The University of Glasgow has also linked up with the Scotsman newspaper which will publish an abridged version of each talk on the day of delivery.
The seminars are free and open to all.
Forthcoming lectures in the series
Scottish medieval history documents put online
Thousands of the oldest documents in Scotland's history are being made public through an online database charting life in the Middle Ages. The People of Medieval Scotland project has catalogued about 21,000 people mentioned in 8,600 documents written between 1093 and 1314. The database is being launched by Education Secretary Mike Russell, who called it a "world class" resource. It will include free software specially developed for use in school
An t-Ollamh Urramach Ruaraidh MacThòmais (1921–2012)
Chaochail an t-Ollamh Urramach Ruaraidh MacThòmais an t-seachdain ’s a chaidh ann an Glaschu – sàr-sgoilear agus sàr bhàrd. Bha Ruairidh MacThòmais na ollamh an seo, an dàrna ollamh ann an Cathair na Ceiltis, eadar 1963 agus 1991 nuair a leig e dheth a dhreuchd.
We heard the sad news of the death last week of Emeritus Professor Derick Thomson (Ruairidh MacThòmais). Professor Thomson was one of the most prolific and influential Scottish Gaelic poets of the past century and was Professor of Celtic here at the University of Glasgow between 1963 and 1991.
Soillse PhD Scholarship 2012
Applications are sought for a funded PhD at the University of Glasgow as part of the Soillse research network on the topic of ‘Urban Gaelic Communities’. Deadline for applications Friday 18 May 2012. For further information, see Soillse PhD Scholarship 2012
Tòmas MacAilpein, a PhD student in History, supervised by Dr Martin MacGregor and Dr Sheila Kidd, has been awarded the prestigious Carnegie Trust Robertson Medal for 2011. The Robertson Medal is awarded annually to the most outstanding application to the Trust for doctoral funding. The Trust receives around 150 applications every year and funds only fifteen. The best proposal is awarded the Robertson Medal.
Tòmas graduated with a First Class honours degree in Gaelic Language & Culture from Sabhal Mòr Ostaig, University of the Highlands and Islands, in 2008 and then came to the Universities of Glasgow and Strathclyde to take a jointly-taught MSc in Social History. His doctoral project proposal, supported by a Carnegie scholarship, will examine the social and cultural life of Gaelic-speaking Highlanders in their culture-region – a’ Ghàidhealtachd – from the close of the Victorian era to the middle of the 20th-century. The working title of his thesis, which will be written in Gaelic, is: 'Work, Community and Culture in the Western Highlands, 1890-1950'.
The full story is available through Campus eNews.
New discovery of Celtic chieftain’s fort set to rewrite Scottish history
Glasgow Guardian Digital Archive goes live
Lynn Abrams (History) has been appointed Visiting Professor in the Centre for Women’s and Gender Studies, University of British Columbia, in 2011 and has been awarded an AHRC Collaborative Doctoral Award and an RSE Workshop grant (with Alex Shepherd as CI) for work on Scottish Masculinity in historical context. On 13 May 2010, she launched the new journal, Gender & History, produced from Glasgow.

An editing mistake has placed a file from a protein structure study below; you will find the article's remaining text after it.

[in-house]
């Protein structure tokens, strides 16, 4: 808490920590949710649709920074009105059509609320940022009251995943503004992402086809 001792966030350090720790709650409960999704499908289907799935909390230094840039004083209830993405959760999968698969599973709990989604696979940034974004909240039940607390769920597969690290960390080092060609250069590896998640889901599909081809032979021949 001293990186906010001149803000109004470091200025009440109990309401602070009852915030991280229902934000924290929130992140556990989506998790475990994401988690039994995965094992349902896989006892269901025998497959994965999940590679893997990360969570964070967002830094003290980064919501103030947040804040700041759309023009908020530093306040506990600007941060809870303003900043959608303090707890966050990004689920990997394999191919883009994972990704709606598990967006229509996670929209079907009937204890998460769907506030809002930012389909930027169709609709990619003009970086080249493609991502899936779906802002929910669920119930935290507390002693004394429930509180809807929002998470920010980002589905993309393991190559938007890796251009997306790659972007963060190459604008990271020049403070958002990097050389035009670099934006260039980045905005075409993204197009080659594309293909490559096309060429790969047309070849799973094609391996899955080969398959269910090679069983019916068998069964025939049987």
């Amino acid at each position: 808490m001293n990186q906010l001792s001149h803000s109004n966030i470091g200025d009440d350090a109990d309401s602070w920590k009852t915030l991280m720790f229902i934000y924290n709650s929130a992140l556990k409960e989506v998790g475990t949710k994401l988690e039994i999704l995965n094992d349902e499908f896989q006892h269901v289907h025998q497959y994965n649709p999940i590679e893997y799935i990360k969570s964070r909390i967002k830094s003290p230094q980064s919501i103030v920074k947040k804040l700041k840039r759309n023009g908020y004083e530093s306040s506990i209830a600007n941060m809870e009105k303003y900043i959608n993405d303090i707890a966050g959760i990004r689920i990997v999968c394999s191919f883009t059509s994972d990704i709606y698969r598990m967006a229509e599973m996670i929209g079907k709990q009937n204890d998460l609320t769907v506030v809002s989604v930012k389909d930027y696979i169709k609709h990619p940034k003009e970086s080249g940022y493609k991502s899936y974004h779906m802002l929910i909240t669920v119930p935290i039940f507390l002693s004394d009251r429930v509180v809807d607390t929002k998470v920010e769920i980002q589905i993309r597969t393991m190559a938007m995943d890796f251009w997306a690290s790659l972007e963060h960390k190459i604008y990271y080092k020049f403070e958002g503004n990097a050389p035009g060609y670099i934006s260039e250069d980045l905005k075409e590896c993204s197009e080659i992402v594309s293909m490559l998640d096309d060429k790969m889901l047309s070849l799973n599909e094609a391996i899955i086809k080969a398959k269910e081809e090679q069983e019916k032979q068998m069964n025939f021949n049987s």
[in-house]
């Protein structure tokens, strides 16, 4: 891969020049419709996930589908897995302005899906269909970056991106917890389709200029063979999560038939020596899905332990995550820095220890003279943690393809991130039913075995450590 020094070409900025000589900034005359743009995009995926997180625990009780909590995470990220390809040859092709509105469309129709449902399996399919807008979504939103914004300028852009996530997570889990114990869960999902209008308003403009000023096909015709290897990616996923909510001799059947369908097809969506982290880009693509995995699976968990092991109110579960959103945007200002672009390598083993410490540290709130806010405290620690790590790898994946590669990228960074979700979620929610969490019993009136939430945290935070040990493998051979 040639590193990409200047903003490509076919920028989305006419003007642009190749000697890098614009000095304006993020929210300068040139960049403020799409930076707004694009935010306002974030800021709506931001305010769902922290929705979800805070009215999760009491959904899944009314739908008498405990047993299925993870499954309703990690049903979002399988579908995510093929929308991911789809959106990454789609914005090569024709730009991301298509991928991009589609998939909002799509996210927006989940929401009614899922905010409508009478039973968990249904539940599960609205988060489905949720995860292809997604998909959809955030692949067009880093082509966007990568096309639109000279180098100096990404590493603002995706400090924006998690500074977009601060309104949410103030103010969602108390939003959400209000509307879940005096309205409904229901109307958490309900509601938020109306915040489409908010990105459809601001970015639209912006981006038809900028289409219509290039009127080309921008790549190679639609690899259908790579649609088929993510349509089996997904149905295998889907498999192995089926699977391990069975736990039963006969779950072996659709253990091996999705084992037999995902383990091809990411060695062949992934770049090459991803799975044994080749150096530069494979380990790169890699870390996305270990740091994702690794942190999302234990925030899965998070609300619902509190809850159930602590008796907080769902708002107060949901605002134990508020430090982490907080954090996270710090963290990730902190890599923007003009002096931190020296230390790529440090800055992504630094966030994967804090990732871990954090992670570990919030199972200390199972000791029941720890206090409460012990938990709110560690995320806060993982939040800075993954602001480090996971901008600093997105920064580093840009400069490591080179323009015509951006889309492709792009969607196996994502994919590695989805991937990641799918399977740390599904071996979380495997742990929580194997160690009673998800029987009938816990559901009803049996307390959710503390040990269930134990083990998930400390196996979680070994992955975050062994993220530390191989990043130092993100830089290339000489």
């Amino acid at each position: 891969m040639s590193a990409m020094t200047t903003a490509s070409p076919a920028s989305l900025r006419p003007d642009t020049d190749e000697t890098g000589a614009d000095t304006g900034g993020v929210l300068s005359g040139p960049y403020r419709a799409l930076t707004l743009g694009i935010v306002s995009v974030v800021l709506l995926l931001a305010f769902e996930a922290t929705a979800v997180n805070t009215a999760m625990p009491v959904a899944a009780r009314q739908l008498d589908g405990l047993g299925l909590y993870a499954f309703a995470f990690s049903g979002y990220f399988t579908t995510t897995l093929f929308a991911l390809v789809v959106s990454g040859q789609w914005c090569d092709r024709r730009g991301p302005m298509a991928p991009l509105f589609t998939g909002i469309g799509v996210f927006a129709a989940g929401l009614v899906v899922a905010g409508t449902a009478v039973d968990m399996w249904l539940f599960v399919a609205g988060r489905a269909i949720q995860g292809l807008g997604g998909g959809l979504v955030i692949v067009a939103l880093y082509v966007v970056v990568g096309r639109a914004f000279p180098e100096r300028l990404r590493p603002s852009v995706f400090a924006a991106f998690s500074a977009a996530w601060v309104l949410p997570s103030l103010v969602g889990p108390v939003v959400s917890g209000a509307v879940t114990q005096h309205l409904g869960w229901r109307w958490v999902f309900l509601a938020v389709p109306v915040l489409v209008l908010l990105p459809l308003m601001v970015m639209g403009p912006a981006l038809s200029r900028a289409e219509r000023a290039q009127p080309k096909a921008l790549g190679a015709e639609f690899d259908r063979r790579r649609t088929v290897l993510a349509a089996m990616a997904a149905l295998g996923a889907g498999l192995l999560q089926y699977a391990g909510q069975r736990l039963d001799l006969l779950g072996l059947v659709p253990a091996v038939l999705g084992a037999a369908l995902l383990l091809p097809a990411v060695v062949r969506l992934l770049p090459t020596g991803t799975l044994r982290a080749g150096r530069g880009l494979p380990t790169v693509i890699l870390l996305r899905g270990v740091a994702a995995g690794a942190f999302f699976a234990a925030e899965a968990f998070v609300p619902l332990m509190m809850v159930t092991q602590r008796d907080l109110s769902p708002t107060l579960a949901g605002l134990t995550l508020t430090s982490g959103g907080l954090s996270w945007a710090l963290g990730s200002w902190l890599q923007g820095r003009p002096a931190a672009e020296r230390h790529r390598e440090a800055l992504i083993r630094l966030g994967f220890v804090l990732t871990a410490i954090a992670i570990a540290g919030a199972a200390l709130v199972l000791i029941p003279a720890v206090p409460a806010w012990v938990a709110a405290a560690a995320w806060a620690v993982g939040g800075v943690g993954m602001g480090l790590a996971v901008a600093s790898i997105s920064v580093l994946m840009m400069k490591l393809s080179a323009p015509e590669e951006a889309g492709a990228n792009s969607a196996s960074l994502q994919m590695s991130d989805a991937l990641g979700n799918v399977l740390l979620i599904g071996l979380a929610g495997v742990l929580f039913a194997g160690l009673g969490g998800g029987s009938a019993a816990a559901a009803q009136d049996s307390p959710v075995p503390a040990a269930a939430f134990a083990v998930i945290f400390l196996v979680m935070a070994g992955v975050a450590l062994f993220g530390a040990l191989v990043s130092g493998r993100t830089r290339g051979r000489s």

Ian Anderson (HATII) has won an AHRC Collaborative Doctoral Award in conjunction with Glasgow Museums.
Colleen Batey (Archaeology) has European Science Foundation funding for a workshop on ‘Viking and Norse Materiality in the North Atlantic’.
Alexander Broadie FRSE (History) is PI and Steven Reid (History) is CI of a 3-year Leverhulme International Network Grant on Scottish Seventeenth-Century Philosophy in France and Scotland.
Kenneth Brophy (Archaeology) has won an AHRC grant on Reading between the lines: The Neolithic cursus monuments of Scotland.
Joy Davidson and Sarah Jones (HATII) have won a JiSC project 'Incremental - a step by step approach to informing, improving, and increasing research data curation practice'.
Peter van Dommelen (Archaeology) has received a British Academy award to study rural settlement and agrarian production in Punic Sardina in 2010-11.
Ms Felicity Donohoe (History) has been awarded a 2010-11 Dissertation Fellowship at the McNeil Centre for Early American Studies, University of Pennsylvania.
Steven Driscoll and Kenneth Brophy (Archaeology) have won a major award from Historic Scotland.
Bill Hanson (Archaeology) is a PI and Kenneth Brophy is a CI partner in the major ArchaeoLandscapes Europe project in 2010-15.
Luke Houghton (Classics) is Frances Yates Visiting Fellow at the Warburg in 2011.
Jeremy Huggett (Archaeology) had a Teaching Excellence award presented at graduation on 29 June.
Richard King (Philosophy) has received an award from the Chiang Ching-Kuo Foumndation for his work on the Good Life in Greek and Chinese Antiquity.
Roibeard Ó Maolalaigh (Celtc and Gaelic) has won a major award from Sabhal Mor Ostaig for funding a dictionary of the Scottish Gaelic Language and has won a major SFC award to develop research capacity to support the maintenance and revitalisation of Gaelic language and culture, and an award for a Gaelic Language Officer.
Tony Pollard (Archaeology/GUARD) has received an award from the National Trust for Scotland for work on Culloden Battlefield.
Adam Rieger (Philosophy) received an AHRC award for a project on ‘Indicative Conditionals’.
Alison Yarrington FRSE (Institute for Art History) and Ian Anderson (HATII) received a 2010-11 grant for further work on the project Mobilising Mapping the practice and Profession of Sculpture in Britain and Ireland 1851-1951.